MUSIC: Muddy Waters

Muddy Waters
His Best, 1947 to 1955

Let's not mince words: Muddy Waters was the greatest blues artist who ever lived. This CD proves it, with more than 20 tracks recorded over the eight-year period when Muddy almost single-handedly moved the blues from South to North, from countrified acoustic folk to electrified urban pre-rock, from a lonely holler to a proud, purposeful strut. It was an incredibly dynamic, fruitful period, captured here with admirable clarity and concision.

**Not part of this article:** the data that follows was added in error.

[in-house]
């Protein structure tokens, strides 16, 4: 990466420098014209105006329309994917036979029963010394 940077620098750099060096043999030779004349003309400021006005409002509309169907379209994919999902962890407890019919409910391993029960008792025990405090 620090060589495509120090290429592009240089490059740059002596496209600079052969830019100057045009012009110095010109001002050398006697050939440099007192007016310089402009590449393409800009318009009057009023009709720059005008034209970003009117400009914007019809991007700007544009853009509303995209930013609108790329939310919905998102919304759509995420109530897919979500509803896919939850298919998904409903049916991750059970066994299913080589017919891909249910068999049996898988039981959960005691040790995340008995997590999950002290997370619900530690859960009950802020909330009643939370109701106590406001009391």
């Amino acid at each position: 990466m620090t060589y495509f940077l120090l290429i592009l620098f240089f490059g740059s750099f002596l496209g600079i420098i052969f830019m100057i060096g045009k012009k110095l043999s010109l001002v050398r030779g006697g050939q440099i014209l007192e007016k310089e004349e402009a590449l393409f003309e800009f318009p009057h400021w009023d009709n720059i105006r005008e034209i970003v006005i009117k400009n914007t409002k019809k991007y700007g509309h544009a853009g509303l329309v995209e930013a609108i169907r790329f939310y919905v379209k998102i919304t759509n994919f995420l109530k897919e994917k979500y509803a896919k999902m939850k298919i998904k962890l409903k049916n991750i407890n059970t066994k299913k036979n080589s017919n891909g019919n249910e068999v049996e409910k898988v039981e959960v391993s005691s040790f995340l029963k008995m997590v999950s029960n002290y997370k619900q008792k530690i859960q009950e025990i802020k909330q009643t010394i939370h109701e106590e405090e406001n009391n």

The first five songs are just Muddy and bassist Big Crawford: delta-blues laments of homesickness and upheaval recorded in '48 and '50, five and seven years after Muddy first left his native Mississippi to settle in Chicago. The words come in a torrent, with phrases lowed and hiccupped on "I Feel Like Going Home" and that classic moaner, "Rollin' and Tumblin'." Muddy's guitar thwacks out accents on "Rollin' Stone," darting notes cutting into strong, beseeching chords. On "Louisiana Blues" (a precursor of "Got My Mojo Workin'") Little Walter's harp is added, and one by one, other legendary bandmembers follow suit, originating the hard blues backbeat we know today: Jimmy Rogers on guitar, then pianist Otis Spann, followed by the great bassist and songwriter Willie Dixon. The scope of Muddy's vocals expand on the later cuts without losing their expressiveness. On "Honey Bee" he flutters and coos, even as his guitar stalks the beat with a crazy-legged wobble. He bum-rushes the phrasing on Dixon's "I Just Want To Make Love To You" so memorably that nobody has been able to effectively sing it any other way. By the time his own "Mannish Boy" is cut in 1955, his vocal is a confident roar. In fact, between "I Can't Be Satisfied" in 1948 and "Trouble No More" in 1955, Muddy Waters migrated into a new life, and found himself. It was a powerful discovery.

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